Wild manta rays. Supplied.
Wild manta rays. Supplied.

World Manta Day: What Is It & Why Should You Care

Today – the 17th of September – is World Manta Day. It’s an annual spotlight on one of the most remarkable creatures. If you’re lucky enough to have spotted one in the wild, you’ll be familiar with their beauty and grace, but there are a few things you may not know.

For starters, they’re highly intelligent, with the largest brains of any fish. They’re also playful and curious, and have unique spot patterns of their underbelly’s that allow them to be individually identified (like human fingerprints) as they migrate across the globe.

There are also two distinct species: reef mantas and giant mantas. Reef manta rays often grow to 3.5 metres from wingtip to wingtip (though have been recorded up to 5 metres), while the appropriately named giant mantas have been recorded up to a massive 7 metres.

A standup paddle boarder gets a close-up glimpse of a manta. Supplied.
A standup paddle boarder gets a close-up glimpse of a manta. Supplied.

The theme of this year’s World Manta Day is ‘Mantas in a Climate Crisis’.

With the UN Climate Change Conference COP26 taking place in Scotland next month, it’s a timely reminder of how changes to our climate and environment can impact diverse species – such as manta rays – around the globe. We all have a part to play.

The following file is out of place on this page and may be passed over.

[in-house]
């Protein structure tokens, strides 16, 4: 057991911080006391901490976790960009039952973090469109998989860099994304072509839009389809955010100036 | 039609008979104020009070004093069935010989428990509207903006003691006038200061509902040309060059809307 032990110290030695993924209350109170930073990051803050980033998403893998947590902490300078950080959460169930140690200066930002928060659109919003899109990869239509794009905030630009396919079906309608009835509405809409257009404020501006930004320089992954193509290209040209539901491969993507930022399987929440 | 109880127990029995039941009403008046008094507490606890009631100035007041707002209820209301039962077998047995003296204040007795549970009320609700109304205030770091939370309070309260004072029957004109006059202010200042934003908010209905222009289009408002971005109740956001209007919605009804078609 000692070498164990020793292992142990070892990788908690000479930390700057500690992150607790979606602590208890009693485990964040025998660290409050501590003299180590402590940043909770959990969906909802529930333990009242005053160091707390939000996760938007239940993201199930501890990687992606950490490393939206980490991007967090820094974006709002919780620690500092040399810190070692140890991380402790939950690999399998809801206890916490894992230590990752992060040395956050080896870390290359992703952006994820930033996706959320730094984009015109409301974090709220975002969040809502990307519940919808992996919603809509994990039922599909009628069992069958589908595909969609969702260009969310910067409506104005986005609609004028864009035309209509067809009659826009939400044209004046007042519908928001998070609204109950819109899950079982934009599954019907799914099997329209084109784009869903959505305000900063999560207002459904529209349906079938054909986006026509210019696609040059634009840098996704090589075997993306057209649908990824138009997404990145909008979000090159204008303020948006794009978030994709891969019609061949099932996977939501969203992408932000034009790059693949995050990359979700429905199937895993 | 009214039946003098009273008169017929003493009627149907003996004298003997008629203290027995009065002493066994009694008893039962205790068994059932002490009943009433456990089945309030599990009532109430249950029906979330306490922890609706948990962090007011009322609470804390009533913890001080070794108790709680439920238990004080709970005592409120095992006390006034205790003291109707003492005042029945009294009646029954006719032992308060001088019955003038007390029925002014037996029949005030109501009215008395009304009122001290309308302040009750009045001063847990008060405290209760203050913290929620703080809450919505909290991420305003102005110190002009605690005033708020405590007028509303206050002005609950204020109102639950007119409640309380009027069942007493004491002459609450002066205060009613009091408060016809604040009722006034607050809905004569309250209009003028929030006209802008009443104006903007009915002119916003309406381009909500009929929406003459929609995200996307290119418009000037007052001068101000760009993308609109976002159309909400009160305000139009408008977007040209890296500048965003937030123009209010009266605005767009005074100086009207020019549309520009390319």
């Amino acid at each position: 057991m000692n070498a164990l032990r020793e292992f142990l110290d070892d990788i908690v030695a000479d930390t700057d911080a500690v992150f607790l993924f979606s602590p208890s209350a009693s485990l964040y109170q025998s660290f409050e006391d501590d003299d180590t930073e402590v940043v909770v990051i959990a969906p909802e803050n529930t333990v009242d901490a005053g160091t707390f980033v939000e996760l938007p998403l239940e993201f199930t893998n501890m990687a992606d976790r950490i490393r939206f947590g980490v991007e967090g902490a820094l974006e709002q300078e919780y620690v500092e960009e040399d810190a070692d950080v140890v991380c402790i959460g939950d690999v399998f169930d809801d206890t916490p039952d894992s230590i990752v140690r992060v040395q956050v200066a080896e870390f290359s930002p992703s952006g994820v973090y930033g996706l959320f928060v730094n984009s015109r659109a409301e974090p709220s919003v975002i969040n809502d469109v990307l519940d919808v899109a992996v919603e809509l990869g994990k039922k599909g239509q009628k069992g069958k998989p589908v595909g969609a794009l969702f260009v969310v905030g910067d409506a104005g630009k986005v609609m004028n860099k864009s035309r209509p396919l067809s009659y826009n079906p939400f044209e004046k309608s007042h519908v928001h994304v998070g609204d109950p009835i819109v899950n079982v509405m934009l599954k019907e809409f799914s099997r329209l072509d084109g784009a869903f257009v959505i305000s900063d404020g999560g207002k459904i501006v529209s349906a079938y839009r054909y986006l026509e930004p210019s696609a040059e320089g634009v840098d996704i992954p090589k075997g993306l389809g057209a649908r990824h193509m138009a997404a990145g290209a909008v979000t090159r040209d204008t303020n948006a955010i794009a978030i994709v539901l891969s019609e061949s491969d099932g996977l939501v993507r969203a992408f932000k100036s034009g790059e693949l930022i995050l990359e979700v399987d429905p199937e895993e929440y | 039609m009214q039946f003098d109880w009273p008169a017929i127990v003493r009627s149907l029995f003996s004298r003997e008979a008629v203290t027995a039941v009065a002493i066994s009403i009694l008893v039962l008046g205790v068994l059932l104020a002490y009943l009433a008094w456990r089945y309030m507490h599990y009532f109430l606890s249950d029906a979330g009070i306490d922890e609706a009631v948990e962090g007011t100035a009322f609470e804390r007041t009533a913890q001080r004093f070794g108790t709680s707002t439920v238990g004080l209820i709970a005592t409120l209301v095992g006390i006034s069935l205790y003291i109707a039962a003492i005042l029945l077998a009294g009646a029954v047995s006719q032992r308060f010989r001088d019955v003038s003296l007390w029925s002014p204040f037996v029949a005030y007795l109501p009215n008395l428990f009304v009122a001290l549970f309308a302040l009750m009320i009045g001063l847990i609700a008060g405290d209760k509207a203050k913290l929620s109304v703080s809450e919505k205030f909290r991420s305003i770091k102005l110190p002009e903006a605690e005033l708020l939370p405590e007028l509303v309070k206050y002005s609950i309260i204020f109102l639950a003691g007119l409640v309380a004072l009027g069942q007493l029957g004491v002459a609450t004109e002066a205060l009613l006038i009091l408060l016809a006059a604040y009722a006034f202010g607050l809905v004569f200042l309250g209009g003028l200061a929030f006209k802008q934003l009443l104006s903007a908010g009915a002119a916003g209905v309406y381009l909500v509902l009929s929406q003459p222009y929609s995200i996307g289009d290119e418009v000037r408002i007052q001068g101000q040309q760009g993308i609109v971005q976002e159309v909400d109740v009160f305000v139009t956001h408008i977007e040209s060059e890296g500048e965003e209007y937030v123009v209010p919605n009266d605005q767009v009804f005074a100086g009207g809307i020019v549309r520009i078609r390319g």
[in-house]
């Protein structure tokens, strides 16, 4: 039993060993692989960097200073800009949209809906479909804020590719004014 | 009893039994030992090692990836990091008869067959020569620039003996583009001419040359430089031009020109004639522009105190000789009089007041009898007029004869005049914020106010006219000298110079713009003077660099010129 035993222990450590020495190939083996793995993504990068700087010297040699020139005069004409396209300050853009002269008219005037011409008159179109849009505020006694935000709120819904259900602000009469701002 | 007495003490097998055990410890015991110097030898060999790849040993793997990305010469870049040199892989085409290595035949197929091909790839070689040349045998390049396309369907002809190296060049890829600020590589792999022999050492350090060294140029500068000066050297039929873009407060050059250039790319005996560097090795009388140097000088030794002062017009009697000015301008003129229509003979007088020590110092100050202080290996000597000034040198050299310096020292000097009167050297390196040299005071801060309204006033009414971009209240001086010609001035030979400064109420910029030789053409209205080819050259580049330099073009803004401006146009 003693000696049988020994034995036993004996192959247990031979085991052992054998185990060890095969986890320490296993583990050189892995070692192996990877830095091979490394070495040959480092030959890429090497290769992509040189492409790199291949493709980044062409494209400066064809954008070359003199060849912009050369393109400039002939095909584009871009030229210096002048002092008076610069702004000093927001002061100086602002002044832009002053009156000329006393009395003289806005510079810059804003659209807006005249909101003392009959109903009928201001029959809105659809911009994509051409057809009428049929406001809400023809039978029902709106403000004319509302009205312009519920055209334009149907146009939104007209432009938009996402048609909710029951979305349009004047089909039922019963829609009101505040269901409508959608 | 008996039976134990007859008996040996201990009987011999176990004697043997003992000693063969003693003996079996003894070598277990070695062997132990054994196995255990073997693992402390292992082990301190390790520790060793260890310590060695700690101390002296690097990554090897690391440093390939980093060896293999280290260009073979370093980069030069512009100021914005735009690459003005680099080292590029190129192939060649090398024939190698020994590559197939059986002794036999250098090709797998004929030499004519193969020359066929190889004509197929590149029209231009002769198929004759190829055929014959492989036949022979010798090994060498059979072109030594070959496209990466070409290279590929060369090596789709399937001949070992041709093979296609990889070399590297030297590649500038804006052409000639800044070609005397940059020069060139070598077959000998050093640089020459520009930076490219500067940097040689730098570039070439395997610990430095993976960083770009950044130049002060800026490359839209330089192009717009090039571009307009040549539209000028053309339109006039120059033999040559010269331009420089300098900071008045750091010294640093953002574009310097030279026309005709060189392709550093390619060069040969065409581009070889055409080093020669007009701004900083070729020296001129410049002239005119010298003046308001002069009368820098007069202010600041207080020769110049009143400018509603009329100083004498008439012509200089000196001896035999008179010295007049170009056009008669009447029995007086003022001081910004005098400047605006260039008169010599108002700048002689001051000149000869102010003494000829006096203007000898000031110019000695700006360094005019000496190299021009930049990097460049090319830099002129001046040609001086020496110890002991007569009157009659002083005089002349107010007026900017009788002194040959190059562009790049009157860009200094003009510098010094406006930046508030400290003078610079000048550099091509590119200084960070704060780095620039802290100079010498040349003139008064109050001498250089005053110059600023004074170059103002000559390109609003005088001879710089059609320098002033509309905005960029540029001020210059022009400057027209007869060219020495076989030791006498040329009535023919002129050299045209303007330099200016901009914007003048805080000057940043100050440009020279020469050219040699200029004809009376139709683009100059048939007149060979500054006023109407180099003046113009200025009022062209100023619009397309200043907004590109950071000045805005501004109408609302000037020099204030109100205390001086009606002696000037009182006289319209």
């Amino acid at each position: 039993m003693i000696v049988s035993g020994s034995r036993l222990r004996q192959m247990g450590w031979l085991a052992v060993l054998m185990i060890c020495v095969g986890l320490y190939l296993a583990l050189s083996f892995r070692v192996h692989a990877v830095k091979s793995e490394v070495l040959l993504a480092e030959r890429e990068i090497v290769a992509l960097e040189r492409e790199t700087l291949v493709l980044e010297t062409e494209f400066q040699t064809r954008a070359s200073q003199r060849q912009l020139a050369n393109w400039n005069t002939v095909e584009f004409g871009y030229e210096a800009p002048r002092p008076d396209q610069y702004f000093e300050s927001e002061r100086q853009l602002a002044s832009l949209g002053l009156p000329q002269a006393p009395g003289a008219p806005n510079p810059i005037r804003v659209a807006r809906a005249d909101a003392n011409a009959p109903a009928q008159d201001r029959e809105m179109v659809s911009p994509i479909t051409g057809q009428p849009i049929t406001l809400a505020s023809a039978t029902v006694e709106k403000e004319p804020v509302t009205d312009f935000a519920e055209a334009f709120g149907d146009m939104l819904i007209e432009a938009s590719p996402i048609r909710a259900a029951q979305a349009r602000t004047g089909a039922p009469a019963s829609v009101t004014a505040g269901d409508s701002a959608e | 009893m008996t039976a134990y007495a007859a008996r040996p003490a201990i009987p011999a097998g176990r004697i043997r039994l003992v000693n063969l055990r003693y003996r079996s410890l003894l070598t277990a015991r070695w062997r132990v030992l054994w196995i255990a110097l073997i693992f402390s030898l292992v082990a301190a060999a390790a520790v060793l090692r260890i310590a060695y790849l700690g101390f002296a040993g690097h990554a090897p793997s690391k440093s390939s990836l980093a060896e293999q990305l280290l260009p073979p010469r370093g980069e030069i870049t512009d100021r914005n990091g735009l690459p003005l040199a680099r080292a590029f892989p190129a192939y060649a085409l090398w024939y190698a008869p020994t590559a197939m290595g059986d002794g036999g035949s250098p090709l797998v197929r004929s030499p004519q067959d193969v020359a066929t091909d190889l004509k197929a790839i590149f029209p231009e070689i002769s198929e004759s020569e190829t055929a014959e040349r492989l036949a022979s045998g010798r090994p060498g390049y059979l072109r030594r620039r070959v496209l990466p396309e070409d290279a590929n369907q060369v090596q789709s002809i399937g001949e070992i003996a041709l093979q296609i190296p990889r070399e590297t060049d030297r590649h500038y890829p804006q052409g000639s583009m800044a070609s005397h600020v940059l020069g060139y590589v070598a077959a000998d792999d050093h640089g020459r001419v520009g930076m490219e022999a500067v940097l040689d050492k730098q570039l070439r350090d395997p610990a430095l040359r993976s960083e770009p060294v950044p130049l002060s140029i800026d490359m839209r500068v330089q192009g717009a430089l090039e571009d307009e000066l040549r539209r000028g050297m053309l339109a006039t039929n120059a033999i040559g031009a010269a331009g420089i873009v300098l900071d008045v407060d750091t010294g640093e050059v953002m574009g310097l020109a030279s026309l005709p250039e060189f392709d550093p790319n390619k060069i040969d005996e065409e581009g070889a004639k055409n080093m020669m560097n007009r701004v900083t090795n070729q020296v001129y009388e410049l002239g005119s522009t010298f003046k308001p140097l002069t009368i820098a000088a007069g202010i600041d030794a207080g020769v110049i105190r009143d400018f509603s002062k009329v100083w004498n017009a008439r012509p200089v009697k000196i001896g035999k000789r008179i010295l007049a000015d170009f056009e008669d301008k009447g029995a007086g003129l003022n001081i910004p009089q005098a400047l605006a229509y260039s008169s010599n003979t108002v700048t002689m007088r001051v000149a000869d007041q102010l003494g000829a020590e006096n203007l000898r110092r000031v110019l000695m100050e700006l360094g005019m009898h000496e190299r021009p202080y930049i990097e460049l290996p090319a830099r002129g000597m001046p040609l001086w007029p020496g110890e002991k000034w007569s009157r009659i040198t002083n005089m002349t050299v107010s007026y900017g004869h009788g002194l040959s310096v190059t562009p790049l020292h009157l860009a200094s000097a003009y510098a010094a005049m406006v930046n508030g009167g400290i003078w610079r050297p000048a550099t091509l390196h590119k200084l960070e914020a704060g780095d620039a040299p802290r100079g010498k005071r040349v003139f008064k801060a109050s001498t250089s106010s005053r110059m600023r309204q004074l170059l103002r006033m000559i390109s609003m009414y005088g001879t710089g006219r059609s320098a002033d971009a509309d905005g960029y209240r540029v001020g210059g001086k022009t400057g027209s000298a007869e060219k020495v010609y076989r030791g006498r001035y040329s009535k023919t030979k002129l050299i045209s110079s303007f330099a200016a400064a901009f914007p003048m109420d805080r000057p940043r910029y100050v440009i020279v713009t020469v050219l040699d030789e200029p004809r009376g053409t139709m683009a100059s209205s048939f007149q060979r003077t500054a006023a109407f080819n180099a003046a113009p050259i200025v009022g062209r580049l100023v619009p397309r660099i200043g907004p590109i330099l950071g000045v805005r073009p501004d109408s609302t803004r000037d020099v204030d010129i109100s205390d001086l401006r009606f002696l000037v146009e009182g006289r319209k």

Although you can find these majestic creatures from Australia to Mexico, Peru, Costa Rica, Indonesia and Thailand, one of the largest populations of reef mantas is in the Maldives.

It’s estimated there are around 5,000 mantas in the tiny island nation. Migrating across its 26 atolls with the changing monsoons, mantas can be spotted in places such as Hanifaru Bay in Baa Atoll, which is a UNESCO Biosphere Reserve in the Maldives. Between May and December, hundreds of manta rays and whale sharks gather here to feed in the bay.

Love a bit of pub trivia? Here are some quick facts about manta rays:

1. Manta rays birth roughly every second year. When born, they look like tiny burritos.
2. Don’t let their size fool you. Mantas are actually filter feeders who eat microscopic animals called zooplankton.
3. Manta rays have a skeleton made of cartilage instead of bone, just like sharks.
4. Every manta ray has a unique spot pattern that remains largely unchanged throughout its lifetime. The Manta Trust has a database of mantas to help identify individuals.
5. The world’s largest population of giant mantas is Peru. The government passed a ban on the fishing of manta rays in 2015.
6. Giant manta rays have been known reach up to seven meters from wingtip to wingtip and can weigh up to two tonnes.

Want to know more about mantas? Visit the UK-based charity Mantra Trust.

Written by
Chris Ashton

We're Chris Ashton and Simon Ceglinski, two Aussie travellers with a love of exploration and adventure, and the odd bit of luxury thrown in. We seek out street art, street food, and scuba diving wherever we go, and prefer the road less travelled over well-worn tourist paths.

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Written by Chris Ashton